Making a quick chart with RaphaelJS and Redis

This afternoon I wanted to add another quick report to the system I’m building, and it was so easy that I thought I’d share some of the details. As I’ve written here before, I’m using the RaphaelJS library for simple charts, and it makes it very simple to create bar charts and pie charts. So I’ve already got a couple of those, using common code as I described in that earlier posting.

When I wanted to create a new chart, then, I knew I could leverage that. First, though, I needed to get at my data. What I was getting was essentially a list of categories, and the number of items in each category. Since this is stored in Redis, the items are key-value entries, and each category is a Set to which items belong. In this particular case, each item belongs to only one set.

So for the sake of an example, let’s say that we have books, divided into categories. We’ll store the books with keys like book:#:title and each category set will be called cat:name:

  • book:1234:title => “Technical Book”
  • book:5678:title => “Another Tech Book”
  • book:9012:title => “Gardening Book”
  • cat:technical => 1234, 5678
  • cat:gardening => 9012

So, for charting purposes, we want to get a list of the categories, and then for each one we want to fetch the number of books in it. In my reports_controller I have this:

  def books_by_category
    @chart = params[:chart] || "bar"
    @chart_title = "Books by Category"

    redis =
    # Get the list of the categories, which are the labels for the graph
    keys = redis.keys("cat:*")

    # Now let's iterate through the categories and get the counts
    @labels = []
    @values = []
    keys.sort.each do |cat|
      count = redis.set_count(cat)
      @values << count
      cat_name = cat.scan(/cat:(.*)/)[0][0]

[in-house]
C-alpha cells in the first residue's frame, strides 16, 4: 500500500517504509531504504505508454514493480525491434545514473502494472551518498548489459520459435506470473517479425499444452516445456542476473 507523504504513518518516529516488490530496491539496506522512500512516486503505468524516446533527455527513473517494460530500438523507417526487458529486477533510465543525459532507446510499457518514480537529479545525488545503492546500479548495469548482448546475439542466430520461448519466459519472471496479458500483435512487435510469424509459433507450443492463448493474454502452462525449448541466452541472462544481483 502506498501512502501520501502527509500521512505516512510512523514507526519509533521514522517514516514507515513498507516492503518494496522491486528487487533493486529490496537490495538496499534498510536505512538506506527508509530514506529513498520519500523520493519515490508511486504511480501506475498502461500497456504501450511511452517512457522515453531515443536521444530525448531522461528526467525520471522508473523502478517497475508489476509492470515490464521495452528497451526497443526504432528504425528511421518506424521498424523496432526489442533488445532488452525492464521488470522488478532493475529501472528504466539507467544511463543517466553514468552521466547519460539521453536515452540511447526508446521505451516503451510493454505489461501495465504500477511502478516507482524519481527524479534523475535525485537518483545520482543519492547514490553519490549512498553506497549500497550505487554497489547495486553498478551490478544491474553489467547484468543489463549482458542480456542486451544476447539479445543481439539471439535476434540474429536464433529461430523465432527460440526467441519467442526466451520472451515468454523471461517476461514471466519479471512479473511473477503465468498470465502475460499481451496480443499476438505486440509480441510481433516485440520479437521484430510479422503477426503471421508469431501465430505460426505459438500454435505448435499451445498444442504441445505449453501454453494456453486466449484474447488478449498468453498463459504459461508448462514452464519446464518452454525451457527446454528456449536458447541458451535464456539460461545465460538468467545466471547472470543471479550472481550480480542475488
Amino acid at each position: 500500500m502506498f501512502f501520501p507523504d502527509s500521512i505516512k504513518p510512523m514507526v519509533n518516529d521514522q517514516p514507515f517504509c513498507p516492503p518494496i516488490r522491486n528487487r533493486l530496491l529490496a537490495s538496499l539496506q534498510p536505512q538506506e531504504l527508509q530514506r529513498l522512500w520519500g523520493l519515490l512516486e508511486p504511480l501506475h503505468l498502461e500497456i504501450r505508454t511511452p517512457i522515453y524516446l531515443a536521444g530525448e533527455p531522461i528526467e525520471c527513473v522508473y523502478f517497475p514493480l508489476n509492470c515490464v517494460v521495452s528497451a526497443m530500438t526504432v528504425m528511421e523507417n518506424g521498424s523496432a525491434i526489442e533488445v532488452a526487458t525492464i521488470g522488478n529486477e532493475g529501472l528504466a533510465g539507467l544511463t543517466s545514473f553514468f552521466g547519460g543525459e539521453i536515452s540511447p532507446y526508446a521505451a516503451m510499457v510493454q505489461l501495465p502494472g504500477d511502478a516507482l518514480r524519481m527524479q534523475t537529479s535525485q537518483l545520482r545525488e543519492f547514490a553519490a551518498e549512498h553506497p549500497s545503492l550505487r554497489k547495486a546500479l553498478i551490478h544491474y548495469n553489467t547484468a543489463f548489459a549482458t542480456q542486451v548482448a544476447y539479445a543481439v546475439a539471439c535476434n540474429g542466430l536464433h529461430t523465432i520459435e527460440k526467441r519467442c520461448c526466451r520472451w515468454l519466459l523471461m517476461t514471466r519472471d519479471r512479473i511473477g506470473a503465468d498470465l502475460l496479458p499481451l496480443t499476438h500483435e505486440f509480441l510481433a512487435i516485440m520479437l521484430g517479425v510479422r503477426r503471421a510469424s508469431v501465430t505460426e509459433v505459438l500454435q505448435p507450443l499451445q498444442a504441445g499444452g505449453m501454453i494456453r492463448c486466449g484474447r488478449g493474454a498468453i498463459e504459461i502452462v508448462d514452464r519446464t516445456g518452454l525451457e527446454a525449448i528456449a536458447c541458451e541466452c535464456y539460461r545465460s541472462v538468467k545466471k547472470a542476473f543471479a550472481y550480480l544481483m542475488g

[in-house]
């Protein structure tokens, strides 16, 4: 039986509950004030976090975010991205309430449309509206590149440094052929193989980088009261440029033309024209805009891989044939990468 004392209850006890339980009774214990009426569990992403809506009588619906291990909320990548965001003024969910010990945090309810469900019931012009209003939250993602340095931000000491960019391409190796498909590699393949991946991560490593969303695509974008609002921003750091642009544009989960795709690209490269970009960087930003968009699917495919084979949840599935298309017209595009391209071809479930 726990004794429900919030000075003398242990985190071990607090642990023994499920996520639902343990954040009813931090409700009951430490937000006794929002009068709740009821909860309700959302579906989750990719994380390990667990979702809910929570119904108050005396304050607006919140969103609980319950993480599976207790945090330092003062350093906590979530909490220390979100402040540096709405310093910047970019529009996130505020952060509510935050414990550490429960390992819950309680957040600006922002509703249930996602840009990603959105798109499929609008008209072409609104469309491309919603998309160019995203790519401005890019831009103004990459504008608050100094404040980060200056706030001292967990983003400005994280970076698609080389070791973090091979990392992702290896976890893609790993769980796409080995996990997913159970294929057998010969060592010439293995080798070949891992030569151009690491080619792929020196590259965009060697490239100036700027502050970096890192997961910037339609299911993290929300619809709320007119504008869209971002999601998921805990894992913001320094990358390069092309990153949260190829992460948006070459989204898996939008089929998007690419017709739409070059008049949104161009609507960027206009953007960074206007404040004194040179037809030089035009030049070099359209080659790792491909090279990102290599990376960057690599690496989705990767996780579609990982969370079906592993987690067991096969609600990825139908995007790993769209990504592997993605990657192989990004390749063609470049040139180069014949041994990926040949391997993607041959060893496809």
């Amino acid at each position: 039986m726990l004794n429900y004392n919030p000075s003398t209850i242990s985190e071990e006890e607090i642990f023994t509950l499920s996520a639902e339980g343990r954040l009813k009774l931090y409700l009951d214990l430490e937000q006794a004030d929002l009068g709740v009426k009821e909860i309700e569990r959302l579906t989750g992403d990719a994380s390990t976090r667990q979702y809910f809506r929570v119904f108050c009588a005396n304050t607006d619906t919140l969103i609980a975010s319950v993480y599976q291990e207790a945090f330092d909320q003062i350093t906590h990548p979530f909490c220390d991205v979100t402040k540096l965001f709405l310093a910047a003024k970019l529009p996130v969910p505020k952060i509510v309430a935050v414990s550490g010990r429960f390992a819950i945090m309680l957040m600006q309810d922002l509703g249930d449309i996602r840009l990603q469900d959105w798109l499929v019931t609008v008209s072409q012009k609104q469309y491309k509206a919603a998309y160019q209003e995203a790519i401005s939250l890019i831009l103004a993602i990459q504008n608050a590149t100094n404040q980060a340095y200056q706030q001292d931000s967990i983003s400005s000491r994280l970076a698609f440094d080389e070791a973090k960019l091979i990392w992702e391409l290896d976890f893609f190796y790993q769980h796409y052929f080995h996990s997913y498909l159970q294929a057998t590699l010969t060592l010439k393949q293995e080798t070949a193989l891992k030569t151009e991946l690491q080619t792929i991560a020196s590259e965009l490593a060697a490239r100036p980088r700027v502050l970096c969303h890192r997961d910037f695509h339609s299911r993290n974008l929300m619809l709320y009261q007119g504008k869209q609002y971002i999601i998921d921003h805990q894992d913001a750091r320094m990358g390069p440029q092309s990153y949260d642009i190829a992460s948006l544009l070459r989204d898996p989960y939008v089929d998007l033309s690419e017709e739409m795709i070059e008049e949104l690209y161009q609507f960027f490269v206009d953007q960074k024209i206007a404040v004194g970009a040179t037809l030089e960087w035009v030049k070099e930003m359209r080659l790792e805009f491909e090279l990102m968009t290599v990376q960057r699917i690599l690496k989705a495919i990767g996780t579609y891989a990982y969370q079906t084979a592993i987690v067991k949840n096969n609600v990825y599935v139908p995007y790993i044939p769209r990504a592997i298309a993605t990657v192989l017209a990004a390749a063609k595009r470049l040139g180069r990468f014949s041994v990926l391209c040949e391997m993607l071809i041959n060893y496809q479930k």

if (@chart == 'pie')  # Need to add counts to the labels for pie charts
        cat_name << " (#{count})"
      @labels << cat_name

First we get a Redis connection, and ask it for all of the category keys, using the pattern chosen: redis.keys("cat:*"). I want to stress something here: if you read the Redis docs (which of course you should, in depth) you’ll see that they say to never use this command in a production app! Obviously, if you have a lot of keys in the database, this is not a good command. In this particular case, I know that the database being used will not have too many keys, so I’m comfortable doing this — but be careful and make sure it’s okay for your case! If not, the solution is to create a new set that contains the names of all of the categories. Grab that set using SORT and work from there, which is simple. I also want to stress that, as with any reporting, if your data set grows (i.e. you start to have lots and lots of categories), you don’t want to run this frequently! Do the count occasionally and cache the results, create roll-up data from which to do your reporting, etc. This is a very simple case, but is a nice example of some tools.

Okay, so then we have the categories, and we iterate through them. For each, we get the count of entries using redis.set_count(cat). The redis-rb library aliases “set_count” to be the Redis command SCARD, which returns the cardinality of the set, i.e. the number of entries. We add that onto the @values array, and then create the category name by taking everything after “cat:” from the key. If we’re making a pie chart, we add the count to the labels, simply because I found that it’s very friendly that way. We add the category name to the labels array, and continue.

That’s pretty much it then! Using the previous reporting code, I just had to create a new view, which includes the partials I created before — the partials expect the @labels and @values arrays, so they’ll just graph whatever they get. Here’s the actual view:

<%= render :partial => "report_chart" %>


<h1>Reports : Books by Category</h1>
<%= render :partial => "report_links" %>


<div id="holder"></div>

If you refer back to my earlier post about RaphaelJS graphing, the report_chart partial contains the Javascript to generate the chart. The report_links partial simply has code to create links to the various chart types for this data: pie, bar, and csv. The holder div is where the RaphaelJS Javascript will render the chart.

And that’s all there is to it. Thanks to the ease of Redis sets, getting the data sliced and diced as needed was extremely simple, and thanks to easy Javascript reporting from RaphaelJS, the plain old label/value charting couldn’t be much quicker.

  1. Brian said:

    No demo?

  2. If you mean a live demo online, unfortunately I’m not able to do that. This work is for my employer and I’ve modified some things in order to hide proprietary details. I also don’t have a work server on which I could host a demo.

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